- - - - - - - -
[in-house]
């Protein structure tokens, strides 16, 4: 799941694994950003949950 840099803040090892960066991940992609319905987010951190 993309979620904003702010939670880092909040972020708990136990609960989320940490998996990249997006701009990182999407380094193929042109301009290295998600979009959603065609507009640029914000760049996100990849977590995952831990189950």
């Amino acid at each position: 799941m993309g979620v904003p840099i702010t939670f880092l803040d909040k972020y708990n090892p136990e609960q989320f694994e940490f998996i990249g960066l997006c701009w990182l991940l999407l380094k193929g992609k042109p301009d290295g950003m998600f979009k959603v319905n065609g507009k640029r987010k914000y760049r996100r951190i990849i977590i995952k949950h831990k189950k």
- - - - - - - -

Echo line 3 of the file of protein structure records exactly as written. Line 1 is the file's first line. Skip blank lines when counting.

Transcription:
């Amino acid at each position: 799941m993309g979620v904003p840099i702010t939670f880092l803040d909040k972020y708990n090892p136990e609960q989320f694994e940490f998996i990249g960066l997006c701009w990182l991940l999407l380094k193929g992609k042109p301009d290295g950003m998600f979009k959603v319905n065609g507009k640029r987010k914000y760049r996100r951190i990849i977590i995952k949950h831990k189950k």